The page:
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Abbott puts Bush in charge of disaster mitigation effort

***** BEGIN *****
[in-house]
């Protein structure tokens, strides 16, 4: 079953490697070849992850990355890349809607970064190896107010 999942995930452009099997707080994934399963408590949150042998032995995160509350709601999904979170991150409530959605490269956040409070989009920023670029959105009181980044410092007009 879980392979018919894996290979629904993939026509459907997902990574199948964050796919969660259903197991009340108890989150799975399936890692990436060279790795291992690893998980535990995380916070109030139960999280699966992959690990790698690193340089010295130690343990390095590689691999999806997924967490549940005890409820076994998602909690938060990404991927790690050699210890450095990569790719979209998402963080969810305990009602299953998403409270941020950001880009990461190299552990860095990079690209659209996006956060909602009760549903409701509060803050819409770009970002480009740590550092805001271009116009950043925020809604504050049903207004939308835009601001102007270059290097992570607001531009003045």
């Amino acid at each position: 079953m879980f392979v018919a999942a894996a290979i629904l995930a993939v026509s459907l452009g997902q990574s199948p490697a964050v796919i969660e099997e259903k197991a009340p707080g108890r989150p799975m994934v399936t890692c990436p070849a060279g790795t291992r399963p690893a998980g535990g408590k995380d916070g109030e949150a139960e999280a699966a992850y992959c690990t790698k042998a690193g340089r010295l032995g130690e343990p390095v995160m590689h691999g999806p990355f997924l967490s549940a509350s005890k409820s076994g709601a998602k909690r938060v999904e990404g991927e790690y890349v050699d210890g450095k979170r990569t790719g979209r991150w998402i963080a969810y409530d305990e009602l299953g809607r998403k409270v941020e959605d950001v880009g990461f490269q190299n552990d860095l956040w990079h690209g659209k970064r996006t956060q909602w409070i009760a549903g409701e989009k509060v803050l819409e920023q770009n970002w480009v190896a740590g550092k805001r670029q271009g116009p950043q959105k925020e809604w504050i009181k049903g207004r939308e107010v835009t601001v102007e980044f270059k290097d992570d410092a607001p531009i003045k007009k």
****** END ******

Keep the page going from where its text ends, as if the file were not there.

TEXAS PRESS ASSOCIATION AUSTIN — A plan is afoot for large-scale, regional projects to improve the state’s resilience to hurricanes and other natural disasters, Gov. Greg Abbott announced Oct. 4. Abbott tapped Texas Land Commissioner George P. Bush to lead the federally funded $4 billion-plus "comprehensive mitigation" effort. Funding will come from the U.S. Department of Housing and Urban Development under a community development block grant. “Today we are pushing forward with the single-largest mitigation program our state has ever seen," Abbott said. "Commissioner Bush and I are committed to working together in partnership with HUD (U.S. Department of Housing and Urban Development) and the Texas Division of Emergency Management to maximize the impact of this funding." HUD on Aug. 23 released mandatory rules for the use of more than $4.3 billion in congressionally appropriated funding to be administered by the Texas General Land Office. Funding has been earmarked for projects as follows: — $4,074,456,000 for Hurricane Harvey; — $169,748,000 for 2016 floods; and — $52,985,000 for 2015 floods. The overall total includes certain funds for 2015 floods to be allocated directly by HUD to — City of Houston, $61,884,000; and — City of San Marcos, $24,012,000. Federal disaster declared The White House on Oct. 4 ordered federal assistance to supplement state and local recovery efforts in Texas counties affected by Tropical Storm Imelda from Sept. 17 to Sep. 23. The disaster declaration makes federal funding available to affected individuals in the counties of Chambers, Harris, Jefferson, Liberty, Montgomery and Orange. Assistance may include grants for temporary housing and home repairs, low-cost loans to cover uninsured property losses and other programs to help individuals and business owners recover from the effects of the disaster. Federal funding is also available on a cost-sharing basis for hazard-mitigation measures statewide. Additional designations may be made at a later date if requested by the state and warranted by the results of further damage assessments, according to a White House news release. When Gov. Abbott requested the presidential disaster declaration on Oct. 1, he said, “The recent severe weather in the Gulf Coast region has impacted thousands of Texans, leaving many without the resources they need to recover.” Revenue inches higher Texas Comptroller Glenn Hegar on Oct. 2 announced state sales tax revenue totaled $2.74 billion in September, an amount 1.2 percent more than the amount reported for the month of September 2018. “State sales ...

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